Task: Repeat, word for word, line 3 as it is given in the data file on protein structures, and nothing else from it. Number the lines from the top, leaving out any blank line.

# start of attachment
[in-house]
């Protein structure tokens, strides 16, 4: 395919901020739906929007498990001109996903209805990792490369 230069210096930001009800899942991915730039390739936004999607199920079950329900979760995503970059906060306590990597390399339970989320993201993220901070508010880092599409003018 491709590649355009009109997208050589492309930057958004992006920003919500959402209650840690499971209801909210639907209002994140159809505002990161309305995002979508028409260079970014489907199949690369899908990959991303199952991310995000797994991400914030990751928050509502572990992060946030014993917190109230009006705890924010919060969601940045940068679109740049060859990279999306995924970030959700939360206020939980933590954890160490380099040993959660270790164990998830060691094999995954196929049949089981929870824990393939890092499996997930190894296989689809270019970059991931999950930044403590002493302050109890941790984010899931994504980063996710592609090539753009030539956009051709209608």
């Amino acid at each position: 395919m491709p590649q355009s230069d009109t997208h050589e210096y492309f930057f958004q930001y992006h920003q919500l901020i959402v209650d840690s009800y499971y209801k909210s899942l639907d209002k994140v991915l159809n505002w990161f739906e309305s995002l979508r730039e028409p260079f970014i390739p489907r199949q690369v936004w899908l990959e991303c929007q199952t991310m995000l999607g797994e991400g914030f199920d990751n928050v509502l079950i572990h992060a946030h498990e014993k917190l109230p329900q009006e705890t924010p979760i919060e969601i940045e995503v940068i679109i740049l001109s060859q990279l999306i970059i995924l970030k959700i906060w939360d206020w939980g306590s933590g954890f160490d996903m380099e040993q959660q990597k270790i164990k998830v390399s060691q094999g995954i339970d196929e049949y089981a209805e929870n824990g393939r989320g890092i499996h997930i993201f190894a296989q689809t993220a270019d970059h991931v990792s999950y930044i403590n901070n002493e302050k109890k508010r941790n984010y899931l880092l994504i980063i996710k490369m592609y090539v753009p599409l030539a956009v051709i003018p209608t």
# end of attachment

């Amino acid at each position: 395919m491709p590649q355009s230069d009109t997208h050589e210096y492309f930057f958004q930001y992006h920003q919500l901020i959402v209650d840690s009800y499971y209801k909210s899942l639907d209002k994140v991915l159809n505002w990161f739906e309305s995002l979508r730039e028409p260079f970014i390739p489907r199949q690369v936004w899908l990959e991303c929007q199952t991310m995000l999607g797994e991400g914030f199920d990751n928050v509502l079950i572990h992060a946030h498990e014993k917190l109230p329900q009006e705890t924010p979760i919060e969601i940045e995503v940068i679109i740049l001109s060859q990279l999306i970059i995924l970030k959700i906060w939360d206020w939980g306590s933590g954890f160490d996903m380099e040993q959660q990597k270790i164990k998830v390399s060691q094999g995954i339970d196929e049949y089981a209805e929870n824990g393939r989320g890092i499996h997930i993201f190894a296989q689809t993220a270019d970059h991931v990792s999950y930044i403590n901070n002493e302050k109890k508010r941790n984010y899931l880092l994504i980063i996710k490369m592609y090539v753009p599409l030539a956009v051709i003018p209608t």